Armenia’s National Assembly has sworn in a new prime minister after days of protests against him.
Demonstrators object to the former president, Serzh Sargsyan, becoming the new premier.
Opposition MP Nikol Pashinyan said the protests constitute a “non-violent velvet revolution”.
“We must paralyse the entire state system and the power should pass to the people,” he told protesters in the capital Yerevan.
“Serzh Sargsyan must see that he has no Armenia to rule in and no people to rule over.”
Mr Pashinyan earlier urged protesters in Yerevan and in other cities to blockade state institutions.
Demonstrators in the capital proceeded to cordon off the interior ministry and the prosecutor’s office, though police prevented them from entering the parliament where legislators confirmed Mr Sargsyan as prime minister.
People are also reportedly gathering to demonstrate in the cities of Gyumri and Vanadzor.
Local media report that before he was officially sworn in, Mr Sargsyan told parliament that under the new constitution the prime minister would be “under parliament’s control and can be replaced for political reasons”.
He reportedly said he could serve as a “shadow” premier, influencing government without taking office, but said that would be “a sign of weakness and desire to avoid responsibility”.
At the scene
Rayhan Demytrie, BBC News Caucasus correspondent in Yerevan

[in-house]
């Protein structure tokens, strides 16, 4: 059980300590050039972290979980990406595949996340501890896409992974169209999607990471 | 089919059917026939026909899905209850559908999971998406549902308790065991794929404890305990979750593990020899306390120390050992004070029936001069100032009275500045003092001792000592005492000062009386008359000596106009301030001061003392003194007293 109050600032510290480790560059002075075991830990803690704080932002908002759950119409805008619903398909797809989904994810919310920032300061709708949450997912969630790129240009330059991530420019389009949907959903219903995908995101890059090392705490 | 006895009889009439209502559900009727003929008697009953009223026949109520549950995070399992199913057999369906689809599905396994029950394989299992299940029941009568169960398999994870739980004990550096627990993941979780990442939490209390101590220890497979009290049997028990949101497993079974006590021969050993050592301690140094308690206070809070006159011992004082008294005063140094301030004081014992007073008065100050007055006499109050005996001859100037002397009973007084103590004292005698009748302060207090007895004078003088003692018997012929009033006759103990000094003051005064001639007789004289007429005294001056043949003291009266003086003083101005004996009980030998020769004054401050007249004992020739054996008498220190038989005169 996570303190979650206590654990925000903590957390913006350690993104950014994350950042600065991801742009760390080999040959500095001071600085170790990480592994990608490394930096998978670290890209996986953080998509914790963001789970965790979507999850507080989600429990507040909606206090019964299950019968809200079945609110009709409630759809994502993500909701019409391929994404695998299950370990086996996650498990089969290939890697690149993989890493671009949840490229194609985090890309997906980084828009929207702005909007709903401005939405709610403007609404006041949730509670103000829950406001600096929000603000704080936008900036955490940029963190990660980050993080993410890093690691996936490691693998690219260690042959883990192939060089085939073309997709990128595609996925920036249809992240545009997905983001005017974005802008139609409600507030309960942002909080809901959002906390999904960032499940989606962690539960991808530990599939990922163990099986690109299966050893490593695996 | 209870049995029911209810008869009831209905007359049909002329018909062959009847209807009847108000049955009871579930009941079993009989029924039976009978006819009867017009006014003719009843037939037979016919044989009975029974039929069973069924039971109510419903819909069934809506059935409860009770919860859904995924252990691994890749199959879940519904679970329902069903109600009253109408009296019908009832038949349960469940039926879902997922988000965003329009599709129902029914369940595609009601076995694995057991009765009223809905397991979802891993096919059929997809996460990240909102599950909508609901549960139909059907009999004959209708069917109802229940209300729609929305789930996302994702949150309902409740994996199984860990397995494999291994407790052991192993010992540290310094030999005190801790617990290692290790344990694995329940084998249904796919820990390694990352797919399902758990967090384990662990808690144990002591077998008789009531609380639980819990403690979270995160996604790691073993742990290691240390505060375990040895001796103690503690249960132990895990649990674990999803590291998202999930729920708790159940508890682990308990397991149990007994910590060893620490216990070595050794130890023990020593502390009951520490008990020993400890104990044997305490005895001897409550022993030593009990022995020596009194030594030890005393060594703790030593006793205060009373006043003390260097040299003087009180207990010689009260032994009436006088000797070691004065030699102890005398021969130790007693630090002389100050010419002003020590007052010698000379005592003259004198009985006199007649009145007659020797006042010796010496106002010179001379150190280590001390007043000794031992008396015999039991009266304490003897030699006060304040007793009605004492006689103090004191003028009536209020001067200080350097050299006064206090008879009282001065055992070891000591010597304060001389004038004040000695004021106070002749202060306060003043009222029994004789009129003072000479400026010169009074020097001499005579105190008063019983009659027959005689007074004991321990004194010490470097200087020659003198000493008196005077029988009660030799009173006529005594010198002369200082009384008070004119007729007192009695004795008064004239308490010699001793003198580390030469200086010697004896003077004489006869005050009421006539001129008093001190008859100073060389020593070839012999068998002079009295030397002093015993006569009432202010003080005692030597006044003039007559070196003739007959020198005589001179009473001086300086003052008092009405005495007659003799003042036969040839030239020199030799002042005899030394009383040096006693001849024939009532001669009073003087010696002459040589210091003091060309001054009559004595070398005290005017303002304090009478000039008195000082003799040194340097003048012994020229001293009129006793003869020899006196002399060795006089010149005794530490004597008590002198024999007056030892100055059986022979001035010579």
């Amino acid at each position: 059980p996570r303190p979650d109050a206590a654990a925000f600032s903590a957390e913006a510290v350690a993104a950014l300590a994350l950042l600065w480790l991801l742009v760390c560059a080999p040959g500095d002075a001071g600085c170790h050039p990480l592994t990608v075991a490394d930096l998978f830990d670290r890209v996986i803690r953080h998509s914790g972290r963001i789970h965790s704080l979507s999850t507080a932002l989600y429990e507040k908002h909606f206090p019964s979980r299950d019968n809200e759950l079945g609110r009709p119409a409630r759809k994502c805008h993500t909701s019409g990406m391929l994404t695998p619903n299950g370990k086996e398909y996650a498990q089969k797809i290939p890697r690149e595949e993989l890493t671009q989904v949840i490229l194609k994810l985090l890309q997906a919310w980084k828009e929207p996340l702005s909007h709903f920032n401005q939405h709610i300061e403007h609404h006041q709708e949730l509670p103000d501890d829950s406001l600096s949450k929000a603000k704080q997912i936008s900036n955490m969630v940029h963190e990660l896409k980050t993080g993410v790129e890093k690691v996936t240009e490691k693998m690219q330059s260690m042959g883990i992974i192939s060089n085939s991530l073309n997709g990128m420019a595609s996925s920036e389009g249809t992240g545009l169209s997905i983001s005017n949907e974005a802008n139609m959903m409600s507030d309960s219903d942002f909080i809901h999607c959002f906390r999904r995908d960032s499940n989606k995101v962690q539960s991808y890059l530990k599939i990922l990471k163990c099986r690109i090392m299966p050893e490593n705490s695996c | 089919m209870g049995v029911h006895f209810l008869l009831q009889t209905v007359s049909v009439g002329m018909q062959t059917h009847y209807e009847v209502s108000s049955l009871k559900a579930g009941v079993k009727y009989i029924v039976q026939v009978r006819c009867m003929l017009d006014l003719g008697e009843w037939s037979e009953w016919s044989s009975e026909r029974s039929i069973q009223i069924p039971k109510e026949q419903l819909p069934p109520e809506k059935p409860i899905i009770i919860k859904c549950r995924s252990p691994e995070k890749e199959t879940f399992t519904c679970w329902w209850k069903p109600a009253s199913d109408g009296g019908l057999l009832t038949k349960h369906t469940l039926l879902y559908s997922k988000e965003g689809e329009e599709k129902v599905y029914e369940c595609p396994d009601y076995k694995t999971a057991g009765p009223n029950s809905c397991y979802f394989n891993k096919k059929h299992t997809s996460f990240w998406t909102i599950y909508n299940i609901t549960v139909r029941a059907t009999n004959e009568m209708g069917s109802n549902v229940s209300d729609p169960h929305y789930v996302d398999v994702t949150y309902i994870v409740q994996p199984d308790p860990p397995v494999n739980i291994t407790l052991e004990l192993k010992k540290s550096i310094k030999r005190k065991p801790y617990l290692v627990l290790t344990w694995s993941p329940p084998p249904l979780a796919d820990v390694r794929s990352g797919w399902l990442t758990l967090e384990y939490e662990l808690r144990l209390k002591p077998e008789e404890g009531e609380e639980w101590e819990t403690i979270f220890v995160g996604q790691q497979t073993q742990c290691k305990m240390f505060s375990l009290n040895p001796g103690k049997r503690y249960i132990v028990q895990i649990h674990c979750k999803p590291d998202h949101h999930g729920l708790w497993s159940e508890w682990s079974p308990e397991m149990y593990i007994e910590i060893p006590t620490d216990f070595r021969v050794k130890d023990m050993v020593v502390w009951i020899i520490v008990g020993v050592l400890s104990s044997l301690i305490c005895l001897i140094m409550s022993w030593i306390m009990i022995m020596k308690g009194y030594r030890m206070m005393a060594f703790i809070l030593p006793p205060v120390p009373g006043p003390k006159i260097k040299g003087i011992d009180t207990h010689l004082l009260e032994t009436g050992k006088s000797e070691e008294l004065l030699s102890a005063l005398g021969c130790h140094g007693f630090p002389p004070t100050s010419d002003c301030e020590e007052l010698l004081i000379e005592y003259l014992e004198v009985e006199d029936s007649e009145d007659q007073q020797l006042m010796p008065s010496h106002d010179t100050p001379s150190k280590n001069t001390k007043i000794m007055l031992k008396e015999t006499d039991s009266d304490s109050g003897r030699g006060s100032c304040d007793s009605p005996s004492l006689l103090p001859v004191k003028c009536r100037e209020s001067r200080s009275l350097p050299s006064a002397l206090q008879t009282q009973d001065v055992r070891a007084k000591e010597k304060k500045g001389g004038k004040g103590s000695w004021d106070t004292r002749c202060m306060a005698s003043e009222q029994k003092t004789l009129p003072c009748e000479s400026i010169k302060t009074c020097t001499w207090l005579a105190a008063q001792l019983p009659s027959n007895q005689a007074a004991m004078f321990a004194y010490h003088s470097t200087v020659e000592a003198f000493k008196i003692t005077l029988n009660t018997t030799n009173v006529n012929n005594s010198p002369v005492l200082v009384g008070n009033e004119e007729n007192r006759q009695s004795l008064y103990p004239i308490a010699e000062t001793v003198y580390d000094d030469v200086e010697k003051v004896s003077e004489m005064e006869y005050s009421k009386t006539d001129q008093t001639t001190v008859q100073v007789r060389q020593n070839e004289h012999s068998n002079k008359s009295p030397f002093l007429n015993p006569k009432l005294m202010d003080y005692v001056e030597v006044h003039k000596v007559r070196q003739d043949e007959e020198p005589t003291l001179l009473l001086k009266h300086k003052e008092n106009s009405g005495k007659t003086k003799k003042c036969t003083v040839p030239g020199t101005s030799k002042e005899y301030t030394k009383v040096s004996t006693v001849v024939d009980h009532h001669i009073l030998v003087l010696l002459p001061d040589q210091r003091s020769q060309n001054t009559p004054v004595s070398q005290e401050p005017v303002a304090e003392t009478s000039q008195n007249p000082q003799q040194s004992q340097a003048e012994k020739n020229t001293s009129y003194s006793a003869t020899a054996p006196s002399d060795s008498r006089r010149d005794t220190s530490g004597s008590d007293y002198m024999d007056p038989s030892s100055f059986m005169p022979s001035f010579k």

Anti-government protesters continue to block several main roads in the capital, using benches and rubbish bins to stop the traffic.
The protesters have been chanting “Serzh the liar” about the ex-president, who in the past said that he had no intention of becoming the country’s prime minister after the end of his second presidential term.
Many Armenians want to see a genuine change in their country but they feel that they are being deprived of that opportunity because the leadership remains the same.
Serzh Sargsyan was elected president of Armenia in 2008 and again in 2013, serving two five-year terms before stepping down.
However, following a 2015 constitutional referendum the country shifted from a presidential system to a parliamentary republic – relegating the presidency to a more ceremonial role.
The ex-president had formally stated he would “not aspire” for the prime minister position. But on Monday the country’s parliament unanimously chose Mr Sargsyan for the post.
This is the fifth day of protests against what opposition groups are dubbing a “power grab” by the former leader.
About 60 protesters have been detained and charged by the police, with several dozen people requiring medical treatment – including Mr Pashinyan.
The election of Mr Sargsyan to the presidency in 2008 was met with demonstrations, with protesters alleging vote rigging. At least eight people died in clashes with the authorities.